The Canada Mortgage and Housing Corporation (CMHC) recently issued a letter that urged lenders to stop offering so many “high-risk” mortgages, reinvigorating fears that many investors had that Canada’s frothy housing market could be on the cusp of a vicious correction.
There’s no question that the big banks could get clobbered if the Canadian housing market were to crumble like a paper bag. Many lenders are likely to dismiss the CMHC’s warning as alarmist. But for investors, I think the CHMC’s words are not to be taken with a grain of salt, as a housing meltdown could wreak havoc on a portfolio that’s overexposed to Canadian mortgages.
In a pandemic, even those not-so-risky mortgages could have the potential to sour, as government relief is unlikely to be a sustainable long-term solution for longer-term unemployed people who will have a massive mortgage on their shoulders.
In a prior piece, I’d highlighted the possibility that the COVID-19 pandemic could act as a pin that pops the Canadian housing bubble.
Is the pandemic the pin that pops Canada’s housing bubble?
“You can only defer mortgages for so long. I see mortgage deferrals as akin to the teaser rate period in the lead-up to the Financial Crisis. Although there’s no foul play this time around, the mortgage deferral period, like the teaser rate periods before 2008, do not make for a sustainable payment plan over the long haul.” I said in a prior piece. “They both assume that the income of the mortgagor will be at a level to meet payment after the expiry of each respective period — an assumption that may not be safe to make. If deferrals continue dragging and employment never recovers to pre-pandemic levels, I wouldn’t at all be surprised to hear default as the “d” word that follows deferrals.”
While employment has seen some relief in recent months, I certainly wouldn’t rule out the risk of a housing crash in 2021 if this pandemic worsens drastically and causes another round of shutdowns and business disruptions. The pandemic is an unpredictable beast, and in a bear-case scenario, it could certainly burst the Canadian housing market bubble.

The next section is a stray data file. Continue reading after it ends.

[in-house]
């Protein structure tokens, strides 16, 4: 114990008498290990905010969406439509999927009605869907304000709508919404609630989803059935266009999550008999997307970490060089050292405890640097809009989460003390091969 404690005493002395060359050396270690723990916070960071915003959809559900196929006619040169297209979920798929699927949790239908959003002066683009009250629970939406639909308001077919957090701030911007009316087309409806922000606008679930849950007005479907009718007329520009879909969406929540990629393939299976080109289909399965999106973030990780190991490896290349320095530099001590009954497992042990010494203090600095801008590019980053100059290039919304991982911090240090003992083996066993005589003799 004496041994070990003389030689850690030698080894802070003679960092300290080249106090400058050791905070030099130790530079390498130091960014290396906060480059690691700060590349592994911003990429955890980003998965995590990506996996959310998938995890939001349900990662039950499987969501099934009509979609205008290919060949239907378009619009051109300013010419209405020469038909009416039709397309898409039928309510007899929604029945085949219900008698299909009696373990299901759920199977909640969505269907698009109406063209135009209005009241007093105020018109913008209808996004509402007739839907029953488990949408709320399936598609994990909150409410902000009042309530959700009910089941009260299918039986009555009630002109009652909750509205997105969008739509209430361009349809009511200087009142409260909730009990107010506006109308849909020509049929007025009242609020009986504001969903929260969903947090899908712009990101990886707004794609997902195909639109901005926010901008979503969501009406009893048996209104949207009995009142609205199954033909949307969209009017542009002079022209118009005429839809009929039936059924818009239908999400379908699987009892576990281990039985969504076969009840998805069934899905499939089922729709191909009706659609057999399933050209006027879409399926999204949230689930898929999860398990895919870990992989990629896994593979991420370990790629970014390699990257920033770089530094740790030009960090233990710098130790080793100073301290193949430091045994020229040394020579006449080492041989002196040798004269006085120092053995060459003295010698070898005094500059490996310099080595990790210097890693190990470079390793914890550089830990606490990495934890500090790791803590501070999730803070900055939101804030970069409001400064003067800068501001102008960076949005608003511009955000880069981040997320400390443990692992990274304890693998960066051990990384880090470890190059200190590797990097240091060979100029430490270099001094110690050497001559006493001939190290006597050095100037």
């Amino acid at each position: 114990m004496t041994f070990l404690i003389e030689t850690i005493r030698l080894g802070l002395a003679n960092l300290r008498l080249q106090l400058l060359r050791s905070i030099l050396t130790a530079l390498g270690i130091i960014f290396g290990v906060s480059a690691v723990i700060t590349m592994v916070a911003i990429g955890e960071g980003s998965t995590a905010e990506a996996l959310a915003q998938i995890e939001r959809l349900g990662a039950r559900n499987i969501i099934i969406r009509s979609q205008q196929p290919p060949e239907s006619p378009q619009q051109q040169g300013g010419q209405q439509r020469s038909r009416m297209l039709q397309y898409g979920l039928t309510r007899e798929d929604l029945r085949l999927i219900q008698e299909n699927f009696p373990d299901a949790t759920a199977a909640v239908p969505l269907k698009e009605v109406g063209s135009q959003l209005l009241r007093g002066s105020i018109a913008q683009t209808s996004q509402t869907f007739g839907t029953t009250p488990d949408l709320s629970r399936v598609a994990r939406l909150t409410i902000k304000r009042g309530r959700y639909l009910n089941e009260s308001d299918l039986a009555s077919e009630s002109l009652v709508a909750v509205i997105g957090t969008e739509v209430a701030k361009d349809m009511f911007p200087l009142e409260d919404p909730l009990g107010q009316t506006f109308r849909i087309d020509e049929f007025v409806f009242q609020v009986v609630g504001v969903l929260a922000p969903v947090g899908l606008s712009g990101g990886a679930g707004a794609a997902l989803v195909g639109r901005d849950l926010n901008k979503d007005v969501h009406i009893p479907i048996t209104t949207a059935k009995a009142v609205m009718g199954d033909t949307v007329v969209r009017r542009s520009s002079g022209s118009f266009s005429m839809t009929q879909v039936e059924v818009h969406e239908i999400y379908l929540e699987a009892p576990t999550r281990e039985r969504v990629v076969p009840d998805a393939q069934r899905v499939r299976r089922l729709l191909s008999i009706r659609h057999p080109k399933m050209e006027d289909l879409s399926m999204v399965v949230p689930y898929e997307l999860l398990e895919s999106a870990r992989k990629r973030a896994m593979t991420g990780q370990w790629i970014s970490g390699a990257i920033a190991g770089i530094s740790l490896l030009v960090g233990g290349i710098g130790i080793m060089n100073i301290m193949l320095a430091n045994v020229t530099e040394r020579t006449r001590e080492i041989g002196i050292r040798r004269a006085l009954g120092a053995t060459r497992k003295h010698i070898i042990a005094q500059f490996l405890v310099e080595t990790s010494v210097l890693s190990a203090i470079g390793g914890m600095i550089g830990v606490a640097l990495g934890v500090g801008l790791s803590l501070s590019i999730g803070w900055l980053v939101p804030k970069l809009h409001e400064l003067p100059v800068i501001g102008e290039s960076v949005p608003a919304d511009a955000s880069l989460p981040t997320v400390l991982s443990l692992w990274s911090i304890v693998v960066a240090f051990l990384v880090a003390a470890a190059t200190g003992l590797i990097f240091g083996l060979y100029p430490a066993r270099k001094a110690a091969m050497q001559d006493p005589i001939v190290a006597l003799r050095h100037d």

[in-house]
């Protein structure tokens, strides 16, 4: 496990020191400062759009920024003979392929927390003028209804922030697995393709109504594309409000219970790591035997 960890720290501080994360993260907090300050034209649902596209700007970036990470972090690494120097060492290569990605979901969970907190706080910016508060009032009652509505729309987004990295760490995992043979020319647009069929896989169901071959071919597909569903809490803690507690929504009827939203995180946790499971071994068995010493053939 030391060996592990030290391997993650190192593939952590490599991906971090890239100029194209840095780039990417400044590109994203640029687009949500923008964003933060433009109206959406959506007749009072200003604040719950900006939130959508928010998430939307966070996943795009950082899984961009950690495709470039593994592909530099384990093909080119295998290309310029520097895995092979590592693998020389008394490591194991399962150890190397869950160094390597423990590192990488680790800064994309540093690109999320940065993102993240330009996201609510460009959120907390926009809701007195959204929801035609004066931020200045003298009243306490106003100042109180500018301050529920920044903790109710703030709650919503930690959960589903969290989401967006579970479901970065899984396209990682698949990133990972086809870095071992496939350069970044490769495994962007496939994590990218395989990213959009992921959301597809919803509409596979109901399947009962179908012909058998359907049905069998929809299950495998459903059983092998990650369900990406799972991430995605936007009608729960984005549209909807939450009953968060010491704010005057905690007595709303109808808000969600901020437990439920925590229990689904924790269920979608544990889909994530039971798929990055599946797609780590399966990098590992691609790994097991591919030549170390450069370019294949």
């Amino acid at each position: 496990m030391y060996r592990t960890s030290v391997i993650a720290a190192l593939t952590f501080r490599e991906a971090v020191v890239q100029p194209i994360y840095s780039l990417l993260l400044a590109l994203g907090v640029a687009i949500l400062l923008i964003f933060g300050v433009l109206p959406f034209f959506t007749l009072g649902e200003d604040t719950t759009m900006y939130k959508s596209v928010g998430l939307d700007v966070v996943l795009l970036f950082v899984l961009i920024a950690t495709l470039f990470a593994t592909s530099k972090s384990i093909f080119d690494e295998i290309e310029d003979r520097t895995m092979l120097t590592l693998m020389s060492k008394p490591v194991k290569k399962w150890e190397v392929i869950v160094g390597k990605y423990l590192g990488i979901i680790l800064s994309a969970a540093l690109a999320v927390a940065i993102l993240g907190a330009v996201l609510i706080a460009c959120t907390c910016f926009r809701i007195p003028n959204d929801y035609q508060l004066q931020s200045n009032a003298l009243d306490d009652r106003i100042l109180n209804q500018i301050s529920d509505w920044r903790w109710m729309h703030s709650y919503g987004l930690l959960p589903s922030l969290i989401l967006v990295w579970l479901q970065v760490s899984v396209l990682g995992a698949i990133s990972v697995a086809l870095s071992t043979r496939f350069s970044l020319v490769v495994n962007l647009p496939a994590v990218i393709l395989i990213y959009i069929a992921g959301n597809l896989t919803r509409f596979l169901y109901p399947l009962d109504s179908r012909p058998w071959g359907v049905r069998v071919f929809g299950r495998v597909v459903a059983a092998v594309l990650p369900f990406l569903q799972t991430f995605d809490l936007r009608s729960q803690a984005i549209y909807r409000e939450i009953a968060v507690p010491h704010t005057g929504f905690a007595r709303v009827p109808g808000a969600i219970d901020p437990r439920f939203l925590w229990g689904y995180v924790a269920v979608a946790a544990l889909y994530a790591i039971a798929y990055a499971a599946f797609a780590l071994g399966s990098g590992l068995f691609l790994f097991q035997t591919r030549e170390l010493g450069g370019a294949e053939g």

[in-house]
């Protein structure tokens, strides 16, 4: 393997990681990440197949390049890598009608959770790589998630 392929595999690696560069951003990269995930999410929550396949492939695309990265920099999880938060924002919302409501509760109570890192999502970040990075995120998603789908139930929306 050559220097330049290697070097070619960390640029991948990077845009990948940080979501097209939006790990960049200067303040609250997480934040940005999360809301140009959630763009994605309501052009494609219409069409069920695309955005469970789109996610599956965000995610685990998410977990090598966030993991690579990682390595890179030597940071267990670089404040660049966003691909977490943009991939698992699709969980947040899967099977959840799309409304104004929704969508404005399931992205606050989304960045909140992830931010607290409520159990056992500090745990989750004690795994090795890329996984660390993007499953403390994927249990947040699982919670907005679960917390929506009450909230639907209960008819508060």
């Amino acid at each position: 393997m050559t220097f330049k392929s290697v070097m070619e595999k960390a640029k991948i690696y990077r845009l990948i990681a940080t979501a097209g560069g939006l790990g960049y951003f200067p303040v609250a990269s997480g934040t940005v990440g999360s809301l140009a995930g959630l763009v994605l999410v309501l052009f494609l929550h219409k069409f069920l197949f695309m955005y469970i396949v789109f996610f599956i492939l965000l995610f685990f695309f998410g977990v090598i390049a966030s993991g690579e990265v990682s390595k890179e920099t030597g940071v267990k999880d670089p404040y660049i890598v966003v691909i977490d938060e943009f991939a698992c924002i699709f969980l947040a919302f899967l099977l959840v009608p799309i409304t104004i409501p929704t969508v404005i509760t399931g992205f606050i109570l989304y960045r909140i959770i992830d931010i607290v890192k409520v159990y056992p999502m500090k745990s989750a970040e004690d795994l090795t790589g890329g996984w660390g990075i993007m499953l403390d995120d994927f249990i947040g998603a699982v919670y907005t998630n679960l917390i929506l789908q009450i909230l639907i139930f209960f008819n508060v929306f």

Even if the Canadian housing market makes it through this crisis without a severe correction, I still find few reasons to overweight one’s portfolio to the potential sore spot. Mortgage-heavy Canadian bank CIBC (TSX:CM)(NYSE:CM) and alternative mortgage lender Home Capital Group (TSX:HCG) are two firms that could take a beating if the housing market takes a hit over the next year.
Back in 2017, Home Capital Group ran into liquidity trouble before Warren Buffett swooped in to the rescue, marking the bottom in the stock.
Shares of HCG were on the cusp of recovering over the last two years, but then came the coronavirus crisis, which tanked shares by around 60% from peak to trough. Whether or not Buffett comes to rescue again is anyone’s guess. Regardless, I can’t say I’m a huge fan of the stock’s risk/reward equation at this juncture, even with today’s hefty discount, which partially bakes in the potential for trouble to brew in Canada’s housing market amid this pandemic. The stock trades at a whopping 20% discount to book value and just 3.6 times cash flow, making HCG one of the cheaper stocks on the TSX Index. Despite the discount, there’s a chance that the name could prove to be a value trap.
CIBC may seem like a safer choice, but with the most exposure to the Canadian housing market, the Big Six bank could lead the downward charge if housing were to implode. Moreover, CIBC stock isn’t even that cheap given the mortgage exposure, and mounting banking headwinds.
With shares trading at 1.2 times book, shares are cheap, but compared to the other banking bargains, I’d say the stock is expensive given the risks you’ll bear with the name. Banks are already heavily exposed to mortgages, so why seek to increase your exposure for a higher price?
If the housing market does crash, count me as unsurprised to see CIBC slash its 6%-yielding dividend.
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Fool contributor Joey Frenette has no position in any of the stocks mentioned.